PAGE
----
Bike Trainer Computer: Speed, Cadence, Heartrate, Trainer Temp

[Kurt] was using a bike trainer to get in shape for warmer and dryer biking months. Unfortunately it’s pretty hard to train if you don’t have reliable data concerning how hard you’re working. There’s commercial solutions for trainer computers but he’d read some rough reviews about them and decided to build his own trainer computer. He’s done a great job of integrating a lot of different data collection sources. He picked up two replacement bike computer sensors to use on the back wheel for speed (the front wheel is stationary with this type of trainer) and on the crank for cadence. He also wears a heart rate monitor and sourced a SparkFun heart rate module to gather that data. Finally, an LM235 analog temperature sensor was combined with a spring clamp to detect the temperature of the trainer’s resistance module.

Data from the sensors is collected with a PIC16F73 microprocessor and fed to a computer over a serial connection. He’s got a screenshot of the realtime graphs that he’s using for feedback while on the bike. This is a useful and practical setup but when he get’s tired of exercising he’s just a few lines of code from converting this into a gaming controller.

[Thanks Justin]

13 thoughts on “Bike Trainer Computer: Speed, Cadence, Heartrate, Trainer Temp

  1. I love this idea, but wish the hack was a bit more ‘homebrew’. As in less combining of pre-built modules and more building it all from scratch. I know how hard it is to make/buy sensors and make them accurate, but that’s half the fun.

  2. This is very cool! Especially for a health person like me, and it doesnt use an Arduino! ;)
    Im not sure why one PIC doesnt do it all given software debouncing is fairly easy, there are not that many sensors and it would eliminate the annoying 1/2byte communication… However the software and java implementation is nice, simple or not Java is one of the few mainstream languages I have never played with and this has helped me decide to play with it (Im not good with GUI stuff other than C# in VS).

  3. Pretty nice, and you can’t complain of the lack of documentation.
    He seems to derive the power from the speed of the wheel, but why not derive it from the heat of the dissipator on the fluid unit ?
    Also if the writer reads this, RXTX ( is a better alternative to javax.comm.

  4. @Spork but what isn’t made up of modules these days? Even the PIC is a module of sorts! @Chris I recently rode an endurance road event with a few mates and may have been tweeting as I was riding (hitting 100km, half way, 200km etc) – an automatic way to do that as you’re riding would be great!

  5. Seems overkill to me on a stationary bike. You need a reed switch and a serial cable to attach to your PC running some code. Then you could auto-tweet workouts, update a database so you have a workout log automatically, have it email you when you haven’t worked out in 24 hours.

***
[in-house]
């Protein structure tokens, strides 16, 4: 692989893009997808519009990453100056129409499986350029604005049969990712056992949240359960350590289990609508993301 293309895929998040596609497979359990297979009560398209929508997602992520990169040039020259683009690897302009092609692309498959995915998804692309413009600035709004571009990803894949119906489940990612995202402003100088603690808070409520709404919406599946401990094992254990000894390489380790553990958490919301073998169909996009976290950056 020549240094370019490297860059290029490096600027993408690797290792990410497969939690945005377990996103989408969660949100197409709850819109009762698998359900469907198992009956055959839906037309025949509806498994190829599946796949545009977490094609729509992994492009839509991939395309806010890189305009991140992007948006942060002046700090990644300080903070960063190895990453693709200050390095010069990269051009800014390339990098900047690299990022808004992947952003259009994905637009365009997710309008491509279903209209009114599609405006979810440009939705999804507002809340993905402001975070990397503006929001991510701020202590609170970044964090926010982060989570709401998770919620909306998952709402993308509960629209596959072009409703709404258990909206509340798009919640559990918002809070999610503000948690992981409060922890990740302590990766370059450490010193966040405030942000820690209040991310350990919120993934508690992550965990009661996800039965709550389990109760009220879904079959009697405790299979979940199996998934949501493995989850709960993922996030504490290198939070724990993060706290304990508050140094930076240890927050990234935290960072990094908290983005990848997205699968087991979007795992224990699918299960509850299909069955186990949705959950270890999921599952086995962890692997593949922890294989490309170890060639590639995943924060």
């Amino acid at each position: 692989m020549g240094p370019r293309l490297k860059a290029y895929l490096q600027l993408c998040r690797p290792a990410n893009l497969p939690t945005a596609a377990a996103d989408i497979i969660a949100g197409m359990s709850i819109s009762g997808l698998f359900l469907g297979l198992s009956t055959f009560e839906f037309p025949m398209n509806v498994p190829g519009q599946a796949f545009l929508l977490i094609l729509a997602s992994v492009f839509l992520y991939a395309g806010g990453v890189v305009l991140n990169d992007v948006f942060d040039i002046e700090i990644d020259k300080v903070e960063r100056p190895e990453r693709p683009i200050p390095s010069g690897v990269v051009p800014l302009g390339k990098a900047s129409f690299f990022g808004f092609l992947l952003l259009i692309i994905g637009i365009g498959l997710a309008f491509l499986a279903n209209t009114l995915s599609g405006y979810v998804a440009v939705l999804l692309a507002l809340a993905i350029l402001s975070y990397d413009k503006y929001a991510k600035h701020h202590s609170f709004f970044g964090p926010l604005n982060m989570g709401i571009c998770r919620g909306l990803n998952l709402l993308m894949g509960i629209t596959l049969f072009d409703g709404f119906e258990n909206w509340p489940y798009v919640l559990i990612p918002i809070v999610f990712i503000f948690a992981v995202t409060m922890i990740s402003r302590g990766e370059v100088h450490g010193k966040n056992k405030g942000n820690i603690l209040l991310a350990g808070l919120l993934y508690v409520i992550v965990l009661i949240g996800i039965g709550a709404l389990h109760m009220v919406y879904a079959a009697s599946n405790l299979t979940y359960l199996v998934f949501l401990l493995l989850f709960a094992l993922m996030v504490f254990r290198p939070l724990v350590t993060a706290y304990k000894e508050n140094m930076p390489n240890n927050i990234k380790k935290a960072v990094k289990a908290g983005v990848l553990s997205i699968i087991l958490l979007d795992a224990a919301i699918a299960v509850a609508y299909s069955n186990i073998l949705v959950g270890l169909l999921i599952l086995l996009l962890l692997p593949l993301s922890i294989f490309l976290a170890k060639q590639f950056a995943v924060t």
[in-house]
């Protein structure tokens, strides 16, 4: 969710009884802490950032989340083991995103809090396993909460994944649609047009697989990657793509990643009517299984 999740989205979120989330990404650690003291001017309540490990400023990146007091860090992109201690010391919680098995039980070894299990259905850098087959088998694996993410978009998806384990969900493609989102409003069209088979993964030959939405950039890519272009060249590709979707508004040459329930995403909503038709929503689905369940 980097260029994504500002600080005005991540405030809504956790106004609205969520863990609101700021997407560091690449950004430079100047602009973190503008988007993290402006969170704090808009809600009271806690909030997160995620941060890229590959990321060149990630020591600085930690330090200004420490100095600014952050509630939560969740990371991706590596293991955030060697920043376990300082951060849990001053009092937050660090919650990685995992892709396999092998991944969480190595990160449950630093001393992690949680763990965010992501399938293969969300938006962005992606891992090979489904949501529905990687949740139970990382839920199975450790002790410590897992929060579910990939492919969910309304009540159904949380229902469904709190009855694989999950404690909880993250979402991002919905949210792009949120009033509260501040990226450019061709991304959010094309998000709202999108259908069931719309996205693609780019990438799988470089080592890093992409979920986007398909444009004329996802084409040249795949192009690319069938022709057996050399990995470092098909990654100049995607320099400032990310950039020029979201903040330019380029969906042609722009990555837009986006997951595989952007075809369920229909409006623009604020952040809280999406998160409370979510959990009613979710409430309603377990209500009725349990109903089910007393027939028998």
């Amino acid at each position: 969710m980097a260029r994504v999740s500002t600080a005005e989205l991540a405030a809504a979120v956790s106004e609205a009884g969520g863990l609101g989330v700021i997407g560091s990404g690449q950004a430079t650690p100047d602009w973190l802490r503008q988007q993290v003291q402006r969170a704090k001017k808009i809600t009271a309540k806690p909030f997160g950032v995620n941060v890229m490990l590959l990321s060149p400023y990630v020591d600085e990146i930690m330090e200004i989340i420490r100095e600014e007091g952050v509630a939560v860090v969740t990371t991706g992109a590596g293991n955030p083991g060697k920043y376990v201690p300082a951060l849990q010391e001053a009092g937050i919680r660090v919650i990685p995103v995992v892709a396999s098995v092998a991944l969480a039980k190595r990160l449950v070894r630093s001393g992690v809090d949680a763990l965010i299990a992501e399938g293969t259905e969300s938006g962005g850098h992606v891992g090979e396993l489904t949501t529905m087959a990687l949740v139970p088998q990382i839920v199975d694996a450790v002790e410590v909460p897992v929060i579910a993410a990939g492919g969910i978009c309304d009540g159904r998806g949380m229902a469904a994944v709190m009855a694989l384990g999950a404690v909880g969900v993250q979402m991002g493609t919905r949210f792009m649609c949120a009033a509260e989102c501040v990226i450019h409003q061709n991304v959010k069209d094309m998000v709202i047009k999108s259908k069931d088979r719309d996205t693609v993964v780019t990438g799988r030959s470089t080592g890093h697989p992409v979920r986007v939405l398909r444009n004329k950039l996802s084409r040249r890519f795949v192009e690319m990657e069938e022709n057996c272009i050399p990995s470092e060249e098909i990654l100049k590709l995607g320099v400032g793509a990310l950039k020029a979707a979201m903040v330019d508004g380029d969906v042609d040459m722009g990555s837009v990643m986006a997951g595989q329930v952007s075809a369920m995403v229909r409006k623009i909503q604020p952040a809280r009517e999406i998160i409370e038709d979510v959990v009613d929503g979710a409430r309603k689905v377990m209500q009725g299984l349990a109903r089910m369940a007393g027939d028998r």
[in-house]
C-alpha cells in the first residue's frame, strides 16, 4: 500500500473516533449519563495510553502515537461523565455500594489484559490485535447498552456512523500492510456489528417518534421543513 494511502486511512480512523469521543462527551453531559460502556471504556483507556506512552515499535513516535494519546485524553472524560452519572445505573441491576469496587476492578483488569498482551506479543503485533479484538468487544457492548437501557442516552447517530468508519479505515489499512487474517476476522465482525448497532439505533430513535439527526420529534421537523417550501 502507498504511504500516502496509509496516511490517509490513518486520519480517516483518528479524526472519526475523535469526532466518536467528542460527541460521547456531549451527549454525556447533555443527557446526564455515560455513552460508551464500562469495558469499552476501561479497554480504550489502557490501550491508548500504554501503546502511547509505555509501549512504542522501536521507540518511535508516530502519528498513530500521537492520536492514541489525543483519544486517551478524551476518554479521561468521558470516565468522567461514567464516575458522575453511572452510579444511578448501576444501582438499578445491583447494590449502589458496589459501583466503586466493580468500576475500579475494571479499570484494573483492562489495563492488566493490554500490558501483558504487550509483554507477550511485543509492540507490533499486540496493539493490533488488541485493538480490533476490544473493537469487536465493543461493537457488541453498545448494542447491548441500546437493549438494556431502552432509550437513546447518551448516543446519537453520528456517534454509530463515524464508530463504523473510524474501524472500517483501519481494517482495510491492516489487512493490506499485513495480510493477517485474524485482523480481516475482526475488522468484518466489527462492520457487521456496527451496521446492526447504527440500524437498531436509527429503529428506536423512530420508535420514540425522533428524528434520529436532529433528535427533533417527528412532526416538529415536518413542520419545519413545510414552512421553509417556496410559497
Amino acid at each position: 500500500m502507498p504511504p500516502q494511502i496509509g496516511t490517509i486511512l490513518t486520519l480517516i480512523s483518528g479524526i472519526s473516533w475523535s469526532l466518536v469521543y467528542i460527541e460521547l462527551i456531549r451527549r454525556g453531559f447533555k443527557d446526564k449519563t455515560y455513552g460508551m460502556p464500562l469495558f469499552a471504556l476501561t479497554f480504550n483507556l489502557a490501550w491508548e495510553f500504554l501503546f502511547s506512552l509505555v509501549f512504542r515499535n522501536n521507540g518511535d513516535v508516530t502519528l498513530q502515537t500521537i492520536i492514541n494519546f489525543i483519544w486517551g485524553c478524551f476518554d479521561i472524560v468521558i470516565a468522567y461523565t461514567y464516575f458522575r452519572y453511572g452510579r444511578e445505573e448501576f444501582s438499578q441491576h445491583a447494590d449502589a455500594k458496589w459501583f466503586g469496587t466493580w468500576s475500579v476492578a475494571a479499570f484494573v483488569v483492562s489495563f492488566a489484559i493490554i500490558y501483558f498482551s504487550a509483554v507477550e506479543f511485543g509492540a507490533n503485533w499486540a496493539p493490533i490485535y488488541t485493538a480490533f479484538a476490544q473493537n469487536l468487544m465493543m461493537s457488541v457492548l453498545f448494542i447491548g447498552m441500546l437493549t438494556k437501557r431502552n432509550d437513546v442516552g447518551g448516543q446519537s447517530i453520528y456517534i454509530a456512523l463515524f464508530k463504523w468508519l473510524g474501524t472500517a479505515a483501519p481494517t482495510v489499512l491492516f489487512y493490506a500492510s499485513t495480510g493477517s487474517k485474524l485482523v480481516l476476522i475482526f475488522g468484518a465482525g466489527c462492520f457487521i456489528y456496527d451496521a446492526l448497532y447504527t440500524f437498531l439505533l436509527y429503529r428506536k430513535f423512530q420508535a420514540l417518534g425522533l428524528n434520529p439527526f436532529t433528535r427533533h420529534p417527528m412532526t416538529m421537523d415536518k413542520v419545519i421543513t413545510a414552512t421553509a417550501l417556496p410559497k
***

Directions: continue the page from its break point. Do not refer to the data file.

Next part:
Now obviously you can’t take a PC on the road…

  6. @Janin – Kurt Kinetic publishes the power curves as a function of wheel speed. So that’s what I used :) It’s easier.

    FWIW – I did this two seasons ago, and put it up for some college buddies of mine across the country who were big cyclists. I’m incredibly surprised anyone found this, let alone linked it. I was a little confused by the e-mails in my inbox this morning referring to a “cool project” and it took me a bit to figure out what happened!

    The choice of the USB PIC board w/ HRM chip was purely based on availability of the HRM chip, and other scrap in the junk bin of parts. A single PIC is more than capable of the USB, sensor inputs, A-D, etc.

    I’ve put a small machine shop together in the interim; I’d probably use a stepper motor now and electronically vary the resistance myself in response to training curves, and it’d be much easier than approximating a power curve.

    It still won’t tweet, though. Tweeting your cycling performance? Really? Seriously? :)

    1. Hi – this is a long shot asking on a post that is 6 years old but I’ll try anyhow… just wondering if you did anything further with the automated resistance side of this project ? What did you use the temp sensor to vary/control or did you just want to see how hot the resistance gears got?

  7. Holy crap, I’ve been wanting to do this for a year now, temp sensor and all. I have a fluid trainer, and I know that it’s resistance varies with temp. A buddy of mine has a powertap wheel that I can use to calibrate my trainer. I also got my TI Chronos dev kit in the mail this week, I’m hoping to integrate that too.

    I’ve been too lazy to put it all together, but you’ve inspired me, and given me a great jumping off point to boot. I never figured that there was anyone else who would have come up with this. Boy was I wrong. Thanks again!

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